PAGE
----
Annex Family Chiropractic

738 Spadina Ave, Ste. 206
Toronto, On, M5S 2J8

416.967.4466

I’ll make this real simple for you…

Below is a list by a psychologist of 25 mental health tips for getting through quarantine. (I’m paraphrasing, and have added my own two cents here and there.)  Print this list, put it on your fridge, make these tips a part of your life and it will help you manage the coming weeks and months as gracefully as possible.

Sound good?

Let’s dive in:

  1. Stick to a routine.

Notably, wake up at the same time every day.  The systems in the brain that mediate negative emotions are tied to your circadian rhythm.  Rising like “clockwork” can help you get a handle on stress and anxiety (or just borrow some young kids who become your alarm clock, ha!)

  1. Dress for the social life you want, not the social life you have.

It’s amazing what putting on clothes you like can do for your mood.

  1. Get out once a day for at least thirty minutes.

And yes, socially distance for the time being when you do get out!

  1. Find some time to move each day, again for at least thirty minutes.

I’ve shared that I’m personally using this course: www.dailyom.com.  I’ve invited you to utilize myrxx.com, BUT, if you’re bored of home workouts and looking for a little variety, my friend and Toronto personal trainer Conor Kelly gave me permission to share 24 of his best YouTube workouts (oldies, but goodies!):

https://www.youtube.com/watch?v=UAfi1-asF7M&list=PL7WKOGne1D2tfImurs5ZVJHVfU2guPTEM

  1. Reach out to others, ahem, daily for thirty minutes.

And don’t forget to set up virtual playdates for your kids via FaceTime, Facebook Messenger Kids, Zoom, etc—they miss their friends, too! My wife’s a Survivor watcher­ – and she and her friends have been having very enjoyable watch parties more regularly than they used to!

  1. Stay hydrated and eat well.
  2. Get your own self-care toolkit.

A self-care kit is basically a collection of things that are familiar and soothe you.  This could be a journal for some, aromatherapy for others, or even a comfortable piece of clothing or a blanket.  The point is to have some comfort-in-a-box you can call to when the need strikes.

  1. Spend extra time playing with children (if available).
  2. Give everyone the benefit of the doubt.

Everyone is doing the best they can to make it through this.  It’s important to move past blowups quickly, and you don’t have to “take the bait” when an argument looks imminent.  Giving each other a wider berth than normal is a simple quarantine survival tip.

  1. Everyone should have their own personal space they can retreat to.
  2. Expect behavioral issues in children, and respond gently.
  3. Focus on making your kids feel safe.

These might be scary times for your kids too.  In the middle of all the work deadlines, homeschooling, and trying to entertain in confinement, remember to lead with connection.  Show lots of affection, follow their lead at playtime, and use verbal reassurances.

  1. Lower expectations and practice self-acceptance.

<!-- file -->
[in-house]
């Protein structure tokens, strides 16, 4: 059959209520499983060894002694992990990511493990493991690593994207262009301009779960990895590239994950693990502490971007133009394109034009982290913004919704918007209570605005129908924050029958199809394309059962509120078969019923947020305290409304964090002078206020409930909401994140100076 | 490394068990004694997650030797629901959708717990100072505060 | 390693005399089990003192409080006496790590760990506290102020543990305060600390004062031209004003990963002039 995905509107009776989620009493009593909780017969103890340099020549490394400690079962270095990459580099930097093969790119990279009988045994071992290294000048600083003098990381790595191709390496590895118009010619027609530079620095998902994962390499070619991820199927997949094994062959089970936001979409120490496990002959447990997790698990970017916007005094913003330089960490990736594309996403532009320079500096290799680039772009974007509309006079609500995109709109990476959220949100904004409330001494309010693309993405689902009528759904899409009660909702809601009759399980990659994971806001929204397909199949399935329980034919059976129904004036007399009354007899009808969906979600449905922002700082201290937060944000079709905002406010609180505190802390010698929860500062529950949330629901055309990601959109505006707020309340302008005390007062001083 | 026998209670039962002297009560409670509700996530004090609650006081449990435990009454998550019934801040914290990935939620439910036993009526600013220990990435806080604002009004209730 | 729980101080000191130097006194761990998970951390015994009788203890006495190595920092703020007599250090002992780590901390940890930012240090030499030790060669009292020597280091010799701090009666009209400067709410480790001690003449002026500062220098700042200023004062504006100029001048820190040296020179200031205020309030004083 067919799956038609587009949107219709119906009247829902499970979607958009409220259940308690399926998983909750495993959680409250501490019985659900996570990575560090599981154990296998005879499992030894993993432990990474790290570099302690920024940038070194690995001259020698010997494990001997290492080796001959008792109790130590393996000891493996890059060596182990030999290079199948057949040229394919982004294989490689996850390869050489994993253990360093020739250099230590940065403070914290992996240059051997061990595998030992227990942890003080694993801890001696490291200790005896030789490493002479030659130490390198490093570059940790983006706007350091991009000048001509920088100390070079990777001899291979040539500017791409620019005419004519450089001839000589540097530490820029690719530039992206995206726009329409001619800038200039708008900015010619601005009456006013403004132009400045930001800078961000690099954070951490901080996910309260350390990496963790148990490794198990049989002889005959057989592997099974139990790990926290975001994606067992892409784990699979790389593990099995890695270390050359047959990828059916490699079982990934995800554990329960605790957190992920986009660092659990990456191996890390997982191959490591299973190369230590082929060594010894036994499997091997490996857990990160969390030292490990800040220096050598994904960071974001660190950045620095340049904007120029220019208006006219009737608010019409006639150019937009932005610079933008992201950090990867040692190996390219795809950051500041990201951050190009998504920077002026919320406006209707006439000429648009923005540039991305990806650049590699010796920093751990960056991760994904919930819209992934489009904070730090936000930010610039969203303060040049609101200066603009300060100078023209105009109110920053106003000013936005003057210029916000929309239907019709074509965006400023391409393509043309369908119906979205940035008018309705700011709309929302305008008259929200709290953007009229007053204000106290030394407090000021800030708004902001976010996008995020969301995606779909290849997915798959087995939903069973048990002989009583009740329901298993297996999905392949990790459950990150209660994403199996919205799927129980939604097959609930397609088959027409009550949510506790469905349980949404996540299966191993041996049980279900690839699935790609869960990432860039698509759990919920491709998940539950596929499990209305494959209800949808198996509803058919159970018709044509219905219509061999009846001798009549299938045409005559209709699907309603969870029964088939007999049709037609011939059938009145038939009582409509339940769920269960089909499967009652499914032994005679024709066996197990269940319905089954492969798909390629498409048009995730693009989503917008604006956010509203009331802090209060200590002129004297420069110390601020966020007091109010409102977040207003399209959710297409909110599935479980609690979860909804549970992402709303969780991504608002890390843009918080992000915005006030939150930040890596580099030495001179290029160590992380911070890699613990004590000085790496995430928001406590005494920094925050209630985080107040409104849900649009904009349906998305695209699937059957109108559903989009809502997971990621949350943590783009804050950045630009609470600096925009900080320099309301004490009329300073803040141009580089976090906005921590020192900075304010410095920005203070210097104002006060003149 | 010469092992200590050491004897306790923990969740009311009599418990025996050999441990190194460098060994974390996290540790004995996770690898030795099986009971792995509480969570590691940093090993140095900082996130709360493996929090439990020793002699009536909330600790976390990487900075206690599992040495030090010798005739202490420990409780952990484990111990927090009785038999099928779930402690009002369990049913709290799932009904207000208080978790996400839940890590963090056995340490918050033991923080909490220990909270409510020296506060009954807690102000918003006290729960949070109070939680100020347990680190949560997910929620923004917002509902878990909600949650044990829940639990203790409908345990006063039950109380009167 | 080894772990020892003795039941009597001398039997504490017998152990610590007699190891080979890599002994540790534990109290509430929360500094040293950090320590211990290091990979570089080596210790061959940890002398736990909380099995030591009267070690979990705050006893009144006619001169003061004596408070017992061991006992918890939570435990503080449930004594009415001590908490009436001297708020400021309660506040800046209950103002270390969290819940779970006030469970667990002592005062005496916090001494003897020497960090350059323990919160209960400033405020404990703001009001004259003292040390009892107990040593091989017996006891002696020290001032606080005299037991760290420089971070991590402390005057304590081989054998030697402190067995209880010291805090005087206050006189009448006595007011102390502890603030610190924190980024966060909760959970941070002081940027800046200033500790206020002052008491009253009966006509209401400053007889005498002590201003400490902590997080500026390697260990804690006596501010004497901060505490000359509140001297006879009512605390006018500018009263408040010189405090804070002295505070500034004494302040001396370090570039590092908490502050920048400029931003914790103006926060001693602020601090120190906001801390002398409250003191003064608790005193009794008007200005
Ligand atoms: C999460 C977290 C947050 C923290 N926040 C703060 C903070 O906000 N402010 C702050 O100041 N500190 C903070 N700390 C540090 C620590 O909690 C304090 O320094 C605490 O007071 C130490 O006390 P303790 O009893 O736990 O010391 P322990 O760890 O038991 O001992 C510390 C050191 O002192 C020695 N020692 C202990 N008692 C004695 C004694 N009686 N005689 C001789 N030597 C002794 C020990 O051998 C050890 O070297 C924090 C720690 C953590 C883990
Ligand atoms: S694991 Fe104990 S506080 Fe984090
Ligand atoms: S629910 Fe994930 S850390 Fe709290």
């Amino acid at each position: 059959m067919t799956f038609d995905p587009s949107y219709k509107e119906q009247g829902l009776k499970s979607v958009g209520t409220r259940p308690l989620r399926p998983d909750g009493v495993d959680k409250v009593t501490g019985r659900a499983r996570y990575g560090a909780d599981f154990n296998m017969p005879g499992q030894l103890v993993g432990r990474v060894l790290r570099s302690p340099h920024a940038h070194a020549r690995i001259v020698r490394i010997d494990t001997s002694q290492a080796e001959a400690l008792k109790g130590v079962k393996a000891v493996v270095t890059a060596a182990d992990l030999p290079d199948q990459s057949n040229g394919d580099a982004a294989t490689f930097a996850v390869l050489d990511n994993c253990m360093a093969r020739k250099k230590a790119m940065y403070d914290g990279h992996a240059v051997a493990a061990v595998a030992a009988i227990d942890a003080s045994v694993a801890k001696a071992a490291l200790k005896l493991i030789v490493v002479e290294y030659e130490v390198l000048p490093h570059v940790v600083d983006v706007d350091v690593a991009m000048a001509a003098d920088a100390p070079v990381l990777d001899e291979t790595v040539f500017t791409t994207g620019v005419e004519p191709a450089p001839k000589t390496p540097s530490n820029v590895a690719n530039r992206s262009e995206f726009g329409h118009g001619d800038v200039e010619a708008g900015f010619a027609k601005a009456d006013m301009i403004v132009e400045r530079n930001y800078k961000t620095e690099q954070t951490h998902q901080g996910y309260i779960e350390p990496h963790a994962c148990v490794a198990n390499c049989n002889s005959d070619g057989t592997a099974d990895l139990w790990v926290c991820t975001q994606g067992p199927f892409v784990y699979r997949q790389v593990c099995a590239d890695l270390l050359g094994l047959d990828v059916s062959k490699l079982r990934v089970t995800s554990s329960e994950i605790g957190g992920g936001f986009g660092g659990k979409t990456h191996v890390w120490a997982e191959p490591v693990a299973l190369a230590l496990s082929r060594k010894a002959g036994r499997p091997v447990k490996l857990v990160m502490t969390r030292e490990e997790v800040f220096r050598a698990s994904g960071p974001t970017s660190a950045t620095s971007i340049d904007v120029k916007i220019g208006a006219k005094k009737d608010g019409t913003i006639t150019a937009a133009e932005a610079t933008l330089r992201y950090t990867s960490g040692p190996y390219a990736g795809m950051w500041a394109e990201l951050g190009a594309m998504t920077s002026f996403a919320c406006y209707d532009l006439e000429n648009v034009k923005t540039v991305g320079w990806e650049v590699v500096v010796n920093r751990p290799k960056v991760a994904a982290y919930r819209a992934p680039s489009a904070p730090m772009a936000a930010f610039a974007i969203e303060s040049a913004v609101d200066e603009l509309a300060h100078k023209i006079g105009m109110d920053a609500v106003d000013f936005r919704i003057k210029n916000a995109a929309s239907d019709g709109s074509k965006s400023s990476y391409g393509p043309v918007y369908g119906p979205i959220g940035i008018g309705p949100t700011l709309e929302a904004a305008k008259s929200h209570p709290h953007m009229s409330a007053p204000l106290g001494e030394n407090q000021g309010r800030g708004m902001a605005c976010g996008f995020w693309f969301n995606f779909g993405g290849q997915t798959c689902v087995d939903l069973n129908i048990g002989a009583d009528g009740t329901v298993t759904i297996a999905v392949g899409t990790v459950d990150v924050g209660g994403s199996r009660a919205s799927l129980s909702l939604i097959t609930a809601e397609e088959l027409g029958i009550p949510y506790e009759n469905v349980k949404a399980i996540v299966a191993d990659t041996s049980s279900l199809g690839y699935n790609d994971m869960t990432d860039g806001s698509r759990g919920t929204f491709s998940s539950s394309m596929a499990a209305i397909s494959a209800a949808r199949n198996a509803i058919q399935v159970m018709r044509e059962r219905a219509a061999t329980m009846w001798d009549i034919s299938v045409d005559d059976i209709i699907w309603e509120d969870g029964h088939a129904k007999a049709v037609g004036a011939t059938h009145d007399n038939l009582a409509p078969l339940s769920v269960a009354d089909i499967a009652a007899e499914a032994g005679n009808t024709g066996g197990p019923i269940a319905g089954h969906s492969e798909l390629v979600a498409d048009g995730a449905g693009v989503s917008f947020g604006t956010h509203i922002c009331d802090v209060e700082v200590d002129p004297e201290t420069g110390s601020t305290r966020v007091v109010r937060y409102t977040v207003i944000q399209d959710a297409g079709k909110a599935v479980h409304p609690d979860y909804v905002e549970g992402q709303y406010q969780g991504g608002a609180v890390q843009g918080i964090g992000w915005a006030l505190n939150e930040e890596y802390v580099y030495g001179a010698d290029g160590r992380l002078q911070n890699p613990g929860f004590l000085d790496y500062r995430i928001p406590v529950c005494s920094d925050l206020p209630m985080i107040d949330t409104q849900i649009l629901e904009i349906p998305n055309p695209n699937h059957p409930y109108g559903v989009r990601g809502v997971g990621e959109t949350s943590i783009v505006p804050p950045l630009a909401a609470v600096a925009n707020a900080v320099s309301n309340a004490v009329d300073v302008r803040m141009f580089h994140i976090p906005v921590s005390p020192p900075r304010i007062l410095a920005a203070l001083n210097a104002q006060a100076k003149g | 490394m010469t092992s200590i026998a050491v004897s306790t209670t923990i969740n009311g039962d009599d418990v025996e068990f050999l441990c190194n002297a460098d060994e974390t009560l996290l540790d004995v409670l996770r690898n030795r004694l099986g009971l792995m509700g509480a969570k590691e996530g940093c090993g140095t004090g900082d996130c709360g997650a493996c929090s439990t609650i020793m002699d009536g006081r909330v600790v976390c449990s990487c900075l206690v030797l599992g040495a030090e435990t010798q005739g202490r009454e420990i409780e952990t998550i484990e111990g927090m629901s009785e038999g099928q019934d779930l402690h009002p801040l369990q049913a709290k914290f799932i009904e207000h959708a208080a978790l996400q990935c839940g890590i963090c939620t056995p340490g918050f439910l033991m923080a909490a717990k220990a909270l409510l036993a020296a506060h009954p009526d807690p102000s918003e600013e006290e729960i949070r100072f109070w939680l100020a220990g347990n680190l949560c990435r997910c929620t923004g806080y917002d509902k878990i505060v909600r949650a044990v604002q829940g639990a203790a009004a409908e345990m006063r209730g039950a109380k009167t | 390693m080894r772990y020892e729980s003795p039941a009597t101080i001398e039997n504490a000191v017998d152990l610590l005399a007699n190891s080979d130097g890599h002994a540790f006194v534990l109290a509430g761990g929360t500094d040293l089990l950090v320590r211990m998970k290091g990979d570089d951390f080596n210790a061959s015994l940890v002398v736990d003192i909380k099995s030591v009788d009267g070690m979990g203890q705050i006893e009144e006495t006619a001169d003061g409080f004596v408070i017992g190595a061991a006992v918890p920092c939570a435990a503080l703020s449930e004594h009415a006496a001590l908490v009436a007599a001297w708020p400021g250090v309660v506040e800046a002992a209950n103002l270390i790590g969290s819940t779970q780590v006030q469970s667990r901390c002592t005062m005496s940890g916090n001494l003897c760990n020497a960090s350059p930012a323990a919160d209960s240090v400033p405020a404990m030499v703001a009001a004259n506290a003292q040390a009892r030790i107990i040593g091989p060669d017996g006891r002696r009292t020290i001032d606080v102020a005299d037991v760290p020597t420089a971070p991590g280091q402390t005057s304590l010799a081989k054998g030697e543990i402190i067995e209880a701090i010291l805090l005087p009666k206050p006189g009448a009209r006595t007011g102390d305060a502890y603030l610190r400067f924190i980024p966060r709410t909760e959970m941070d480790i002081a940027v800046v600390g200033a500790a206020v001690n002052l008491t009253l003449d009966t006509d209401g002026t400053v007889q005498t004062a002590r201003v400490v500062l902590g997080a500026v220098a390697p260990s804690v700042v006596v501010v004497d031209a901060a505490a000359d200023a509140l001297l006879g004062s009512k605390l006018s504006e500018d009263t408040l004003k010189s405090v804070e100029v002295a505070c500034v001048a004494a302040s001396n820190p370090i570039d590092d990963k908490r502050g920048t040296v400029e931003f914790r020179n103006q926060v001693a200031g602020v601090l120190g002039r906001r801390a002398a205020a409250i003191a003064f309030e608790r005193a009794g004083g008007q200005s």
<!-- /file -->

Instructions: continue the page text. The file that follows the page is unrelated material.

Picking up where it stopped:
The best way I know how to express this is “practice being your own best friend”.  I’ve freely admitted my own struggles with adapting to what’s going on.  And I haven’t been as productive in terms of work-related projects or fitness as I’d like.

But these are unique times.

Be patient with yourself. I am.

  1. Limit social media and “virus” conversation, especially around children.

Do you still watch the news? Think that’s a positive mental influence these days?  Are you learning anything constructive?

  1. Notice the good in the world, and the helpers among us.
  2. Help others.

Not only is doing something nice for someone else one of the fastest ways to boost your mood, but it has real health benefits which have been verified by research.

  1. Find something you CAN control, and control it bigtime.
  2. Find a long-term project you can throw yourself into.

Always wanted to learn how to e.g. play the guitar or learn a new language?  Now’s the time!

  1. Engage in repetitive and “reciprocal” movements.

According to some studies, repetitive movement (like knitting, coloring, painting, jumping rope, etc) and especially “reciprocal” movement (walking, running, drumming) can be effective at self-soothing in times when you feel distress.

  1. Find a way to express yourself and go for it.

Sculpt. Draw. Sing. Dance. Write.

Get the kids involved!  Hayden dug a hole with me the other day – we’re transplanting a big Yew front back to front yard (whew!) – he LOVED helping.

‘Nuff said.

  1. Find lightness and humor in each day.
  2. Reach out for help—there are people all around who will support you.

Don’t forget this can include me. 😉

Contact me if there’s anything I can do to help.

  1. “Chunk” your quarantine, take it day by day. There’s no manual for this, and we’re not sure how long it will last. Don’t get too far ahead.
  2. Remind yourself every day that this is TEMPORARY.
  3. Find the lesson.

Agree this could be a tough one.  But maybe there is something for each of us to learn, big or small, through all of this – even if it’s just that we need to slow down or pause to catch our breath more often, in the midst of our busy lives.

That does it for this one. As for us Gelbers, we’re trying to make our backyard more hospitable for extended homestays. Home depot this week… gardening…and a lovely few walks with my amazing family.

Until next time, stay safe!

 

Dr. Josh